This sounds like the East Ger­man Stasi, but was hap­pen­ing in the UK in the last couple of dec­ades. A gov­ern­ment enquiry has just been announced and many old cases against act­iv­ists will be reviewed to see if tar­nished “evid­ence” was involved in the tri­als and sub­sequent convictions.

But again this does not affect most people bey­ond the act­iv­ist community.…

.…so nobody speaks up.

jesselyn_radackNow, people who have always assumed they have cer­tain pro­tec­tions because of their pro­fes­sions, such as law­yers and journ­al­ists, are also being caught in this drag­net. Julian Assange’s law­yer, Jen­nifer Robin­son, dis­covered she was on a flight watch list a few years ago. More recently Jes­selyn Radack, human rights dir­ector of the US Gov­ern­ment Account­ab­il­ity Pro­ject and legal advisor to Edward Snowden, was stopped and inter­rog­ated at the UK border.

And just this week a Dutch invest­ig­at­ive journ­al­ist, Brenno de Winter, was unable to do his job since his name was placed on alert in all national gov­ern­ment build­ings. The police accused him of hacking-related crimes and burg­lary. They had to retract this when the smear cam­paign came to light.

Brenno has made his name by free­dom of inform­a­tion requests from the Dutch pub­lic sec­tor and his sub­sequent invest­ig­a­tions, for which he was named Dutch Journ­al­ist of the Year in 2011. Hardly sub­ver­sion, red in tooth and claw, but obvi­ously now deemed to be an exist­en­tial, national secur­ity threat to the Netherlands.

Nor is this a Dutch prob­lem — we have seen this in the US, where journ­al­ists such as James Risen and Bar­rett Brown have been houn­ded merely for doing their jobs, and the Glenn Greenwald’s part­ner, David Mir­anda, was detained at Lon­don Heath­row air­port under counter-terrorism laws.

Journ­al­ists, who always some­what com­pla­cently thought they had spe­cial pro­tec­tions in West­ern coun­tries, are being increas­ingly tar­geted when try­ing to report on issues such as pri­vacy, sur­veil­lance, whis­tleblower dis­clos­ures and wars.

Only a few are being tar­geted now, but I hope these cases will be enough to wake the rest up, while there is still the chance for them to take action.…

.…before there is nobody left to speak up for us.

The Whistler — the international launch

The Whist­ler, the new whis­tleblower sup­port net­work in the UK, recently held an inter­na­tional pre-launch in London.

The Whist­ler has been set up by Gavin Mac­Fa­dyen, Dir­ector of the Centre for Invest­ig­at­ive Journ­al­ism and Eileen Chubb of Com­pas­sion in Care.

Both, through their work, real­ise the heavy price that all whis­tleblowers from every sec­tor have to pay, not just pro­fes­sion­ally, but also socially, psy­cho­lo­gic­ally and also poten­tially leg­ally. And they want to help.

The organ­isa­tion took the oppor­tun­ity to host an event with a num­ber of US intel­li­gence whis­tleblowers from the Sam Adams Asso­ci­ates for Integ­rity in Intel­li­gence who were in the coun­try to present (sadly and inev­it­ably in absen­tia) the 2014 Sam Adams Award to Chelsea Man­ning at a cere­mony at the Oxford Union Soci­ety last week.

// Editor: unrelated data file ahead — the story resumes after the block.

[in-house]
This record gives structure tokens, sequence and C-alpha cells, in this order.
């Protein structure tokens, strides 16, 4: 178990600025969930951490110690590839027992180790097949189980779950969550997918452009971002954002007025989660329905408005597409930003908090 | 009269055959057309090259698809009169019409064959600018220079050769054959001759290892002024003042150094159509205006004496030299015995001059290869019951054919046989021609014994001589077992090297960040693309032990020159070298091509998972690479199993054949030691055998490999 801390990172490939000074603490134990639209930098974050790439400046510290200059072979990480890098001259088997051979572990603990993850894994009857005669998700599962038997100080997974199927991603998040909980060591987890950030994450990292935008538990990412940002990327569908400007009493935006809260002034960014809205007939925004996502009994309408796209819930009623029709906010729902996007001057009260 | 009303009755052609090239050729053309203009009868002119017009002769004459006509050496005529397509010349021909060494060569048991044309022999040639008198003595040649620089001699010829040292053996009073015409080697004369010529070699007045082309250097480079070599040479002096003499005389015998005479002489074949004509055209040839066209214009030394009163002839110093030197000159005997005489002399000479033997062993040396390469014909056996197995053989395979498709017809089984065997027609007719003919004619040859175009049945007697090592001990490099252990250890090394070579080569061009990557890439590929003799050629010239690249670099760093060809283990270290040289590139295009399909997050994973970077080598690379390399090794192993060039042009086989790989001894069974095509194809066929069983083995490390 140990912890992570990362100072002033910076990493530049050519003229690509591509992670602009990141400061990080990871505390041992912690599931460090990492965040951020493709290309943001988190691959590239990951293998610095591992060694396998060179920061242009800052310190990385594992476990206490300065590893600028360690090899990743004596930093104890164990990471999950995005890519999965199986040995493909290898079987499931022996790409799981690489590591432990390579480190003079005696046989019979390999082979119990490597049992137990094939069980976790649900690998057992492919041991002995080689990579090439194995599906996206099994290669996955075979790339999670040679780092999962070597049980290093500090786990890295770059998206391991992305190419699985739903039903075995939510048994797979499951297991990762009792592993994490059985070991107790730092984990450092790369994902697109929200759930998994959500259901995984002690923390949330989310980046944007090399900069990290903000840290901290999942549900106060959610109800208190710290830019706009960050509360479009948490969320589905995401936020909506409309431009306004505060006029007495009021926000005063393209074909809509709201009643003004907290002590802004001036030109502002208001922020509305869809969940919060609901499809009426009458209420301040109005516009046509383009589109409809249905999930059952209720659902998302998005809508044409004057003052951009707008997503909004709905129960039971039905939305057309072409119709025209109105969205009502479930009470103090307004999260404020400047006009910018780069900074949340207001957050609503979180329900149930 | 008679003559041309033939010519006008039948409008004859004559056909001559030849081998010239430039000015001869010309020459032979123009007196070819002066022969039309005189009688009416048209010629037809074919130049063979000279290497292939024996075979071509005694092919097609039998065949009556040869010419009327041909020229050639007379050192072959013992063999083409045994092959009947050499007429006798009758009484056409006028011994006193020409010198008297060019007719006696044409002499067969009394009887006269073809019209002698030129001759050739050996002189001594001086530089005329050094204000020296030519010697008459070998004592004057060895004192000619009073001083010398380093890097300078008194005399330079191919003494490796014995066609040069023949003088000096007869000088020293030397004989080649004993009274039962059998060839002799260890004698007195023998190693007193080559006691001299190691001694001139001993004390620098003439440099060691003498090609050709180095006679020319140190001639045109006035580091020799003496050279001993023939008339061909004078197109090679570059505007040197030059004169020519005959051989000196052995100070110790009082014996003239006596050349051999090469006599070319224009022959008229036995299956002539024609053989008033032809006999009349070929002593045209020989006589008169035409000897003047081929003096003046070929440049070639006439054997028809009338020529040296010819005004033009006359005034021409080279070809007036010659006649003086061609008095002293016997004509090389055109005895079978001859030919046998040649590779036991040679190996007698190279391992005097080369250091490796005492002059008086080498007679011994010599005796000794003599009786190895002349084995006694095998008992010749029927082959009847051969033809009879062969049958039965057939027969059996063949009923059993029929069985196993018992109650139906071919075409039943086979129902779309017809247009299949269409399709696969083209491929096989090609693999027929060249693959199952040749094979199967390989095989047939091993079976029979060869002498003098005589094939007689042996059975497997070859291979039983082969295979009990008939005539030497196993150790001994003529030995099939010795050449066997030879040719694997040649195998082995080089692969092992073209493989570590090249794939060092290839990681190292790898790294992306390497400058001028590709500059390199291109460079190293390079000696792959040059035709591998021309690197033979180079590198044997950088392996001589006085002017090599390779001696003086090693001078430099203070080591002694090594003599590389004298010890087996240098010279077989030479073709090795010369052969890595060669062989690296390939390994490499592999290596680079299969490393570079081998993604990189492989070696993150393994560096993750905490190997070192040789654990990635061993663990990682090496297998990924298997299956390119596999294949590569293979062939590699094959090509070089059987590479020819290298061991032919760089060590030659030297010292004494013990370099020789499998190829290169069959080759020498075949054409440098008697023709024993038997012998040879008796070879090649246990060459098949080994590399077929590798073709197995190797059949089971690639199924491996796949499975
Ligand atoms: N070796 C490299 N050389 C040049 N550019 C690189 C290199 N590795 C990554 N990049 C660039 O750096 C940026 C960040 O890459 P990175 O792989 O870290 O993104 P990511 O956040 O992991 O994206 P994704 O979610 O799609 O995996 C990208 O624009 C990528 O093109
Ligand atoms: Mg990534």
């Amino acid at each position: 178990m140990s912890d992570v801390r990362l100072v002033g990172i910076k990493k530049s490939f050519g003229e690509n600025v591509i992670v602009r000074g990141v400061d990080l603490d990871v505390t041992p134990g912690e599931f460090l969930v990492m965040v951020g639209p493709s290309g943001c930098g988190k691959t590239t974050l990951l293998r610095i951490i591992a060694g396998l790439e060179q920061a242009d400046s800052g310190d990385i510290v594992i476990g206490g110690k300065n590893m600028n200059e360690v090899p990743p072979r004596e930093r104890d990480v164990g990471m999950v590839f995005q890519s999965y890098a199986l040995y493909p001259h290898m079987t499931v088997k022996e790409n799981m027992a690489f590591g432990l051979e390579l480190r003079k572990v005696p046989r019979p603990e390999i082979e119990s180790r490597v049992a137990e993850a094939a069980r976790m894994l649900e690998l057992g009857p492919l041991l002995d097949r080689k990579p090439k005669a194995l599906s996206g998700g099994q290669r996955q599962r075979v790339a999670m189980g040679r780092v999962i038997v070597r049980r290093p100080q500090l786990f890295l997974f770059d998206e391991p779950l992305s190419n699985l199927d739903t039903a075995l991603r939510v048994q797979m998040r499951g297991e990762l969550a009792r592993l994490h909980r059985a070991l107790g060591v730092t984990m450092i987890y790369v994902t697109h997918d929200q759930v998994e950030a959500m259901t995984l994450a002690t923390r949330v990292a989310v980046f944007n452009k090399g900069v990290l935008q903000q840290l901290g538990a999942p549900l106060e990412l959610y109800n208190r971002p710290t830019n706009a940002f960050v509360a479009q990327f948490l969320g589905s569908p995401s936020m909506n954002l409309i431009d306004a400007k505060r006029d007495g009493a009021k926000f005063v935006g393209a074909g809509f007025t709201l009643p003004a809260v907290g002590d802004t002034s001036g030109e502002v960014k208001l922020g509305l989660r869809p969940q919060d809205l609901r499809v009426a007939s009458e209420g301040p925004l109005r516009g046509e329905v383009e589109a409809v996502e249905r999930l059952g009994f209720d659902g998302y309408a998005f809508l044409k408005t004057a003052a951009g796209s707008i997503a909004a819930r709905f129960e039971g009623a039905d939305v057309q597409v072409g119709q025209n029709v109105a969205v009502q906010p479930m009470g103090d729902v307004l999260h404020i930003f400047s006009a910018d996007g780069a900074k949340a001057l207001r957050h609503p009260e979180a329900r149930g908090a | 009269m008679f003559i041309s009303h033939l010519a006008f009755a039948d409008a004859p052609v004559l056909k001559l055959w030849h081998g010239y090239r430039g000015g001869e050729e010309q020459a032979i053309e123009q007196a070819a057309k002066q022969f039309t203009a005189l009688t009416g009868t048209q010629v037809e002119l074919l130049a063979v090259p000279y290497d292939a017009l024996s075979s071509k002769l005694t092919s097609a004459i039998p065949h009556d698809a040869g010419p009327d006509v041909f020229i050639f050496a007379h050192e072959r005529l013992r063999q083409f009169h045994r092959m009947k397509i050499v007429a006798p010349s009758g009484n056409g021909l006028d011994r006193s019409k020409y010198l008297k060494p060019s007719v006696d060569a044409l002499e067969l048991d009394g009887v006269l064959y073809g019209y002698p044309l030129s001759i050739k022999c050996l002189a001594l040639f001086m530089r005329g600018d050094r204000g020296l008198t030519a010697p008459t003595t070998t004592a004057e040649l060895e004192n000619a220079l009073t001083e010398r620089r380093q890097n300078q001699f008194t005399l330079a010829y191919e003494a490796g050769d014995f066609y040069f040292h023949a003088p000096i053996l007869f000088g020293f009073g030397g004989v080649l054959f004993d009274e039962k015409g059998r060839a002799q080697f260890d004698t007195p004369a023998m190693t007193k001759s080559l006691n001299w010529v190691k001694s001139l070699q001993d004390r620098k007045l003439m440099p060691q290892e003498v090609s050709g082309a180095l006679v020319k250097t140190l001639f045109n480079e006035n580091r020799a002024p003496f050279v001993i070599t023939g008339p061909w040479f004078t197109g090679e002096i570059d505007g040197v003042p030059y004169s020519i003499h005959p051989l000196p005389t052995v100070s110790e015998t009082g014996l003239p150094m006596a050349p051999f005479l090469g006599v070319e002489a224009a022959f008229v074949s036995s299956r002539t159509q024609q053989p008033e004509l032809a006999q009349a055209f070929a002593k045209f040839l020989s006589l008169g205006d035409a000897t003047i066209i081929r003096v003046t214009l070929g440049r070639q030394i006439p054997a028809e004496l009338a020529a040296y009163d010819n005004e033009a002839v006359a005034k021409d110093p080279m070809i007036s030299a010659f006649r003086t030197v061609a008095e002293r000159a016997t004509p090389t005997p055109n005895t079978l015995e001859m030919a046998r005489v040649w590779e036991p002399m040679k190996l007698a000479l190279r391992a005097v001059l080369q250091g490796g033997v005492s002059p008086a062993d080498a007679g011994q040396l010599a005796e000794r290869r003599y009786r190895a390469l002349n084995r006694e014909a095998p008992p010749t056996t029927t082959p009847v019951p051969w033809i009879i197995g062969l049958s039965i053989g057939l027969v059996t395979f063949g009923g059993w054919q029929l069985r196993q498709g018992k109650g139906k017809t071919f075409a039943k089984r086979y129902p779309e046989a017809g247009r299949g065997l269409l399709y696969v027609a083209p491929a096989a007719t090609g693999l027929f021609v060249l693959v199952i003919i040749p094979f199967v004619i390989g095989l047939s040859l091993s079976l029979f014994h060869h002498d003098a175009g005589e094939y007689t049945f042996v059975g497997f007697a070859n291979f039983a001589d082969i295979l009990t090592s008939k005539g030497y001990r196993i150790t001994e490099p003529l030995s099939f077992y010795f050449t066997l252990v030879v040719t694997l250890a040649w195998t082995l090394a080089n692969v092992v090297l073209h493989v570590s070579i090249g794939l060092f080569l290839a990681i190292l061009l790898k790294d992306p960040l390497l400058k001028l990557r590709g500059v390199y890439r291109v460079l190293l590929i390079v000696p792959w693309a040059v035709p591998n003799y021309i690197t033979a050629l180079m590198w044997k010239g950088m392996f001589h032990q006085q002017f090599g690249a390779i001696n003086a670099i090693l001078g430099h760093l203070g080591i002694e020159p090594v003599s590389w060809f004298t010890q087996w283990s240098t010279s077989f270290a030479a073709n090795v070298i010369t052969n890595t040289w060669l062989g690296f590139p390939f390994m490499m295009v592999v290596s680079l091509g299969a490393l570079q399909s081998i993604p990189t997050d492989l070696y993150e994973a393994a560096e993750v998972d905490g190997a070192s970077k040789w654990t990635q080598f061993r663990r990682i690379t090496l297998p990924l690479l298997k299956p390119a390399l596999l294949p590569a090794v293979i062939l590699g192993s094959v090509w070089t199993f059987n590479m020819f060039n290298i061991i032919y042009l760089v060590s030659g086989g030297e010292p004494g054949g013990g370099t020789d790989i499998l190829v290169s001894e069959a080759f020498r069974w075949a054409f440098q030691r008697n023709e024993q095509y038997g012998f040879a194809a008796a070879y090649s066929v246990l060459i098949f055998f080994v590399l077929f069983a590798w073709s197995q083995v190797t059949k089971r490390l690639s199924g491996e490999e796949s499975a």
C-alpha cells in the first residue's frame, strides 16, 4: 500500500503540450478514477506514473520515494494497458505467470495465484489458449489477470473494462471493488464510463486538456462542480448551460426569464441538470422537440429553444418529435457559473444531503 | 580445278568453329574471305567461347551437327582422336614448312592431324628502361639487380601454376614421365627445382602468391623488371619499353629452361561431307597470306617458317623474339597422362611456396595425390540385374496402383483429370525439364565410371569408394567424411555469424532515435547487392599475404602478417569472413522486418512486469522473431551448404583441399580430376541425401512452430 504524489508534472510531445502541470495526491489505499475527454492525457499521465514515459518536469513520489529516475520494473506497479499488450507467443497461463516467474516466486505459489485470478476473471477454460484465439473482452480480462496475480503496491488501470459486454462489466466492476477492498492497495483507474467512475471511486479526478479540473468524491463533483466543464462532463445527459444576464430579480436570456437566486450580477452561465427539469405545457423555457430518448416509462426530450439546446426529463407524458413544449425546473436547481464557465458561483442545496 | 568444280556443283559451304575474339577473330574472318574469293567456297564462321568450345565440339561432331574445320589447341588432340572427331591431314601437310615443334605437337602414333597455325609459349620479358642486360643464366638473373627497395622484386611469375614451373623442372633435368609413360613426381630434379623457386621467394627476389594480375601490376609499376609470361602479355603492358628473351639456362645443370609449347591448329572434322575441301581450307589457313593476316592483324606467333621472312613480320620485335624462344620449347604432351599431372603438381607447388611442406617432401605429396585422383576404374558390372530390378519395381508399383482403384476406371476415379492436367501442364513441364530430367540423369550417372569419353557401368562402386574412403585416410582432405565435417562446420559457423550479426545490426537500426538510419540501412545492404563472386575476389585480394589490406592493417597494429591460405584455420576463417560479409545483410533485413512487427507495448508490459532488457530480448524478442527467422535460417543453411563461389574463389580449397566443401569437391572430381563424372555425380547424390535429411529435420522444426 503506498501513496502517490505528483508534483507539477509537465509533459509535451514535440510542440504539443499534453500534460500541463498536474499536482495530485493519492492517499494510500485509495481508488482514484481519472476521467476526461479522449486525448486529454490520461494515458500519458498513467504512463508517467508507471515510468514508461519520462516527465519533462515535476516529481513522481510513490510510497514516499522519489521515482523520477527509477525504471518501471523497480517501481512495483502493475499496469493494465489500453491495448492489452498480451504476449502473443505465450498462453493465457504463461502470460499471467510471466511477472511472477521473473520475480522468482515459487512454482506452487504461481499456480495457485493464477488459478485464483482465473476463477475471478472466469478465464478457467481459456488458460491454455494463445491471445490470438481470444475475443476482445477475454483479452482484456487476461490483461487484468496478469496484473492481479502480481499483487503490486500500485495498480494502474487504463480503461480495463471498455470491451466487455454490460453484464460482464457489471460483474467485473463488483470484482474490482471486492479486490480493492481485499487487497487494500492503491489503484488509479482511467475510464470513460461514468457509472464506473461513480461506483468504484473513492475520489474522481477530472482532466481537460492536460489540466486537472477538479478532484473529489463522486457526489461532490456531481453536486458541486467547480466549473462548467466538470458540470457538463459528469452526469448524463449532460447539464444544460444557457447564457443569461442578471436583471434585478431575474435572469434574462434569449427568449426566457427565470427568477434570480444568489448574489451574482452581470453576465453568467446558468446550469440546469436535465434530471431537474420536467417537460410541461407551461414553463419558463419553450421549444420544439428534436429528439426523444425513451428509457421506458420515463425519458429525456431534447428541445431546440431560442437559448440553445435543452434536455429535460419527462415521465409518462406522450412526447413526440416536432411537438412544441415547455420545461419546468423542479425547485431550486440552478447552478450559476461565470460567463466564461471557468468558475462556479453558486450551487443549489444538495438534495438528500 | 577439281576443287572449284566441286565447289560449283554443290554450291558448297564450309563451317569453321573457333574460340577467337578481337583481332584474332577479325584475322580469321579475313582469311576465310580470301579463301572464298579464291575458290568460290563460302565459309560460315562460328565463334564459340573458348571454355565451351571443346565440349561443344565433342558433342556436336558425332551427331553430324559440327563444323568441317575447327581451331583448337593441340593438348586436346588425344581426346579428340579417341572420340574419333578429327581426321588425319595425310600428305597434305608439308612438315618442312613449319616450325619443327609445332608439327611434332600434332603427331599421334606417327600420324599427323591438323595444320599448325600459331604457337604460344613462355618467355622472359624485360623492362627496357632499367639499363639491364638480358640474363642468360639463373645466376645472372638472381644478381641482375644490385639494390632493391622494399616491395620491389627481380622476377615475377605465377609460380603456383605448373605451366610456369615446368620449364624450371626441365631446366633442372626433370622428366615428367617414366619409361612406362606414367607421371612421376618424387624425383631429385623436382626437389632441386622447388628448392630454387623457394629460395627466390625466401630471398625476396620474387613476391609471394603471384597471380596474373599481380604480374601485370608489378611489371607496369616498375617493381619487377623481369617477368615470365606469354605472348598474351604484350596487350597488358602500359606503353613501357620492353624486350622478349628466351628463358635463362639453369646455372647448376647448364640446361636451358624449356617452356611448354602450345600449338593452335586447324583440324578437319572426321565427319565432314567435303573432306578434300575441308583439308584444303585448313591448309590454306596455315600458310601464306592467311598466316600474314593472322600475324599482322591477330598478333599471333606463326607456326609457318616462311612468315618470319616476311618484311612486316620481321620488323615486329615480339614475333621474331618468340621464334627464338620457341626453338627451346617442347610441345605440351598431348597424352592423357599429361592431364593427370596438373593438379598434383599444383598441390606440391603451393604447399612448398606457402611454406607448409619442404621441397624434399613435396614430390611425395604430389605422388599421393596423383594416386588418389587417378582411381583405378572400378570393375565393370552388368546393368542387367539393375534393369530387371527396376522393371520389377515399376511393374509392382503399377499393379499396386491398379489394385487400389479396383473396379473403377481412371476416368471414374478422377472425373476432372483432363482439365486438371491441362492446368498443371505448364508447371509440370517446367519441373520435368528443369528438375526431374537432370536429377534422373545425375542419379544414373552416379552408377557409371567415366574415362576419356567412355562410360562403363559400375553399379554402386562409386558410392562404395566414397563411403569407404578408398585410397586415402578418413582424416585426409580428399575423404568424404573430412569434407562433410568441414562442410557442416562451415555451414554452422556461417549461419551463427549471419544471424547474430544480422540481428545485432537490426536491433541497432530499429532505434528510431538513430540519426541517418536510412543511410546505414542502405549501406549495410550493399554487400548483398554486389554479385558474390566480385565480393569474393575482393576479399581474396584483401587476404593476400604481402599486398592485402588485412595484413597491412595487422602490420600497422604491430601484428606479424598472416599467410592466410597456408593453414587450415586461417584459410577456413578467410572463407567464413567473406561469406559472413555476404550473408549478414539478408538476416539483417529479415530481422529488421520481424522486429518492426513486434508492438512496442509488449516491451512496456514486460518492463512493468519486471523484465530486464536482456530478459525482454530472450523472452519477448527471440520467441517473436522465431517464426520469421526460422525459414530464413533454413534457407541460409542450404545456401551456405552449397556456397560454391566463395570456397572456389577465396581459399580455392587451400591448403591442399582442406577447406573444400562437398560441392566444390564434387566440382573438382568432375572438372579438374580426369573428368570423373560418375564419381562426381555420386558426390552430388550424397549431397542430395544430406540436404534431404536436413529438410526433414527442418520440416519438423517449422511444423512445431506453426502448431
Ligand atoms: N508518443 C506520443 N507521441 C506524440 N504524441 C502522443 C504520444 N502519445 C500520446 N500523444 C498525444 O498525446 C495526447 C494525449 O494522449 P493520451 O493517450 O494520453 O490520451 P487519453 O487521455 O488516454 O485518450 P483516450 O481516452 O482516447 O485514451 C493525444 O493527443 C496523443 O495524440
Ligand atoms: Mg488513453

Here is the full video of The Whist­ler event:

whistler.cleaned

The Whist­ler Launch from Annie Machon on Vimeo.

In Celebration of Whistleblowers

First pub­lished on RT Op-Edge.

In the UK last week there was a series of events to cel­eb­rate the won­der­ful work of whistleblowers.

In pre­vi­ous dec­ades these brave and rare indi­vidu­als have often been all too eas­ily dis­missed with the usual, care­fully orches­trated media slanders of “dis­gruntled”, “too junior”, “sacked”, whatever ad nauseam. But no longer.

Now, in this era where we have been lied into illegal wars, where the banks privat­ise their profits yet make their risks pub­lic and get repeatedly bailed out, and when people are need­lessly dying in our hos­pit­als, more and more people real­ise the value that whis­tleblowers can bring to the pub­lic debate.

Indeed, the sys­tem is now so broken that the whis­tleblower is often the reg­u­lator of last resort.

Plus, of course, this is the era of Wikileaks, Chelsea Man­ning and Edward Snowden. The concept of whis­tleblow­ing has gone global in response to the scale of the threats we are all now facing from the military-security com­plex world-wide.

So last week was rather invig­or­at­ing and involved a num­ber of events that gave due credit to the bravery and sac­ri­fice of whistleblowers.

First up we had the inter­na­tional launch of the UK whis­tleblower sup­port group, The Whist­ler. This is a Brit­ish organ­isa­tion designed to provide a legal, psy­cho­lo­gical and social sup­port net­work to those in the UK brave enough to come out and blow the whistle on incom­pet­ence and crime from any sec­tor, pub­lic or private, and many hun­dreds have over the last few years, par­tic­u­larly from the fin­an­cial and health sectors.

Sadly all exper­i­ence the same treat­ment; vili­fic­a­tion, sup­pres­sion, and even the loss of their careers for dar­ing to expose the incom­pet­ence and even crime of oth­ers.  Sadly, while there is a law in place that is sup­posed to provide some pro­tec­tion, all to often this has failed over the last 16 years.  The Whist­ler provides a much needed service.

A num­ber of inter­na­tional whis­tleblowers were in the UK for the week for other events, and The Whist­ler was able to host them and hear their stor­ies. Gavin Mac­Fa­dyen of the Centre for Invest­ig­at­ive Journ­al­ism, and the indefatig­able cam­paigner Eileen Chubb hos­ted the event, and former CIA ana­lyst Ray McGov­ern, NSA whis­tleblower Tom Drake, Jes­selyn Radack of the Gov­ern­ment Account­ab­il­ity pro­ject (The Whistler’s US coun­ter­part), and myself spoke. The Whist­ler will offi­cially be launched in the UK on 20th March, so watch this space.